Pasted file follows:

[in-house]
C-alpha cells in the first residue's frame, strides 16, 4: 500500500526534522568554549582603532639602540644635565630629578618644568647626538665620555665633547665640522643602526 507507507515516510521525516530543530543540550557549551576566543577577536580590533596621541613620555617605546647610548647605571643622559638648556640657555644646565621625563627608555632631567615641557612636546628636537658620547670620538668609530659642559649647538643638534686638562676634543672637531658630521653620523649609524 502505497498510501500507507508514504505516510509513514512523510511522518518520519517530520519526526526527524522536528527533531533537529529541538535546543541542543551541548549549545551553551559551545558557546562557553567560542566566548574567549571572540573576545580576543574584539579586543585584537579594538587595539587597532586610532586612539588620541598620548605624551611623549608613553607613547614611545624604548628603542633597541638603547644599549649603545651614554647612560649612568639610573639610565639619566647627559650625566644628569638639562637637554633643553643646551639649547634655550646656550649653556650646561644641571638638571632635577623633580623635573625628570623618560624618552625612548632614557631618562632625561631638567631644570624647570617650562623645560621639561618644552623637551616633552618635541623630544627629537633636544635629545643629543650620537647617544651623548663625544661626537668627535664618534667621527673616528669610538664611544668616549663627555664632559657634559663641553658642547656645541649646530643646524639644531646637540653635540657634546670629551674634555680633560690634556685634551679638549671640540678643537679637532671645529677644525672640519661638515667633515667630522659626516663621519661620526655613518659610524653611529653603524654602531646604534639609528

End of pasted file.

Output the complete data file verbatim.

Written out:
[in-house]
C-alpha cells in the first residue's frame, strides 16, 4: 500500500526534522568554549582603532639602540644635565630629578618644568647626538665620555665633547665640522643602526 507507507515516510521525516530543530543540550557549551576566543577577536580590533596621541613620555617605546647610548647605571643622559638648556640657555644646565621625563627608555632631567615641557612636546628636537658620547670620538668609530659642559649647538643638534686638562676634543672637531658630521653620523649609524 502505497498510501500507507508514504505516510509513514512523510511522518518520519517530520519526526526527524522536528527533531533537529529541538535546543541542543551541548549549545551553551559551545558557546562557553567560542566566548574567549571572540573576545580576543574584539579586543585584537579594538587595539587597532586610532586612539588620541598620548605624551611623549608613553607613547614611545624604548628603542633597541638603547644599549649603545651614554647612560649612568639610573639610565639619566647627559650625566644628569638639562637637554633643553643646551639649547634655550646656550649653556650646561644641571638638571632635577623633580623635573625628570623618560624618552625612548632614557631618562632625561631638567631644570624647570617650562623645560621639561618644552623637551616633552618635541623630544627629537633636544635629545643629543650620537647617544651623548663625544661626537668627535664618534667621527673616528669610538664611544668616549663627555664632559657634559663641553658642547656645541649646530643646524639644531646637540653635540657634546670629551674634555680633560690634556685634551679638549671640540678643537679637532671645529677644525672640519661638515667633515667630522659626516663621519661620526655613518659610524653611529653603524654602531646604534639609528